Buyers to lose $42,000

If Rene Cruz and wife Janet Escalante occupy the Waterbury Estates home, similar to the one shown above, at 1521 Waterstone Drive, they would lose over $200,000 on their first day of home ownership. Their only other option is to lose their $42,000 down payment. Photo by Victor Chu

When times were better, a young family put a down payment on a home in the troubled Waterbury Estates development. Now they face a financial dilemma: lose their down payment or purchase a house that is worth far less than what they are contracted to pay.

In May 2006, Rene Cruz and his wife Janet Escalante signed a contract with Ciampa Estates, the builder of Waterbury Estates on the former Smithsonian property, to purchase a two-family home scheduled for construction in the summer of 2008 at 1521 Waterstone Drive.

The purchase price was an astronomical $825,000, and the couple, who have a young daughter and who live in a building across the street from the development, placed a 5% deposit on the home totaling $42,000. Now, with the homes worth approximately $200,000 less than the original price, the couple faces a no win situation.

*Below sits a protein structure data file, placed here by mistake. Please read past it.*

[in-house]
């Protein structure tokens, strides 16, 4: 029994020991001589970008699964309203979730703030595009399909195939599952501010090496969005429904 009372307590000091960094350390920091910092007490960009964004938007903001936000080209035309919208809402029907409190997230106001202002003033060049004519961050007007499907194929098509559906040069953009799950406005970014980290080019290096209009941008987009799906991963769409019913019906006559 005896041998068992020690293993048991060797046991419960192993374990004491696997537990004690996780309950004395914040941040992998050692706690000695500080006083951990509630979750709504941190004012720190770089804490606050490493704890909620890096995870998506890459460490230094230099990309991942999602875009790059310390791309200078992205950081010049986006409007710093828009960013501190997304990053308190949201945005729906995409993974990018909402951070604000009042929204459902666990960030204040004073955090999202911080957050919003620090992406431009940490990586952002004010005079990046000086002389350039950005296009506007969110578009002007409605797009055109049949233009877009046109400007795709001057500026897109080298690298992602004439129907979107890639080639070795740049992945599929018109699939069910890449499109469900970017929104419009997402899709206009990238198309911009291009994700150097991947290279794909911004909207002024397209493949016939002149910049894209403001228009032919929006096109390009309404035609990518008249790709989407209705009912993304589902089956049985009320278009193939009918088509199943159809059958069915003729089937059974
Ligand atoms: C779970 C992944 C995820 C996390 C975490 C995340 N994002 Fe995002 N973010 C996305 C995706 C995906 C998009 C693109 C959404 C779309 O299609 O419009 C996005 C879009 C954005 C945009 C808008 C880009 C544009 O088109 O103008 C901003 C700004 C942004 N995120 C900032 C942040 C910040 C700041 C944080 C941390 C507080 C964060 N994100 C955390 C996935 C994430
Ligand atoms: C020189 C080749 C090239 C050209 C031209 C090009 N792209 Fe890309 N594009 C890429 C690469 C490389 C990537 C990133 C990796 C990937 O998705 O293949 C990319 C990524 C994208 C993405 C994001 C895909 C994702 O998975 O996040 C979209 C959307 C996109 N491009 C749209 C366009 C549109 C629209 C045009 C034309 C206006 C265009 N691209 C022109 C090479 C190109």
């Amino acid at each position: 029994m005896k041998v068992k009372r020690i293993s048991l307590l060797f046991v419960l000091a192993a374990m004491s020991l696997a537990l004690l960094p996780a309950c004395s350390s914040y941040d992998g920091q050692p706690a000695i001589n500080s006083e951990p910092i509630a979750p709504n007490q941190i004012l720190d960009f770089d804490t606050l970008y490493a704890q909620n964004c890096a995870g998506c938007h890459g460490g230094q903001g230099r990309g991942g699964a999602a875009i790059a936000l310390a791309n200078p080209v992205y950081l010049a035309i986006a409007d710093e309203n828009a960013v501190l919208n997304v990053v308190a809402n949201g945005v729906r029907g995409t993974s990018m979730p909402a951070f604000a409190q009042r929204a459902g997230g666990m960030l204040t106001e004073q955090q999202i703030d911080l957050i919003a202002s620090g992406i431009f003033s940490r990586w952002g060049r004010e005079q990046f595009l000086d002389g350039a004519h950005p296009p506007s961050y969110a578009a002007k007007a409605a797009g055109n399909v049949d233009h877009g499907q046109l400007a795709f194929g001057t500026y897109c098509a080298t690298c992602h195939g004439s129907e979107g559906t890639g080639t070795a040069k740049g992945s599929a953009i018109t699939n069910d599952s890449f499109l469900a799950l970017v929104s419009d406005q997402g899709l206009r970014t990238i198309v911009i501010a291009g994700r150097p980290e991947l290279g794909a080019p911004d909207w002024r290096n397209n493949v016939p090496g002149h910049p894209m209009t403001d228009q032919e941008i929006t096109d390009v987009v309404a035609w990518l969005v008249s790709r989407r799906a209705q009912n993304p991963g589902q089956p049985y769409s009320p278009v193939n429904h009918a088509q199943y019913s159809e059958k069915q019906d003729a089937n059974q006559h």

“Our lawyer has contacted the lawyer from Ciampa Estates, but the most they said they would reimburse us if we back out of the deal is $2,000,” Cruz said. “If we go through with the sale, we are likely going to end up with a mortgage that will lead us down the path that countless other Americans in our position are projected to face over the next year – foreclosure.”

Cruz said that he and his wife have been living in Pelham Bay for more than 10 years, and currently own a co-op. He wanted to purchase a home in the area to be close to Our Lady of Assumption School, where his daughter is enrolled.

“We love this neighborhood and we wanted to keep our home between 15 and 20 years, until our daughter was finished with college,” Cruz said. “We figured by that time we could sell the home, and that the value would have increased. I am faced with the option of either losing the down payment or losing a large amount of money on my first day in the house.”

Local leaders who watched the construction of Waterbury Estates very closely for the past few years, warned that prices were too high at the development and a purchase would be somewhat risky.

“The prices were very inflated and the builder was warned about it, but didn’t listen,” said Mary Jane Musano, of the Waterbury LaSalle Community Association. “Now with home prices tumbling, we are worried about the methods that will be used to liquidate the last 20 unsold homes at Waterbury Estates.”

Cruz explained that the house the couple was planning to buy borders a home that was recently the subject of a drug bust.

The backyard of the home the couple planned to purchase borderes 1524 Jarvis Avenue, where an individual was arrested in July for allegedly running a cocaine delivery service.

“Could you image leaving our daughter to play in a yard with that going on just beyond our backyard,” Cruz said.

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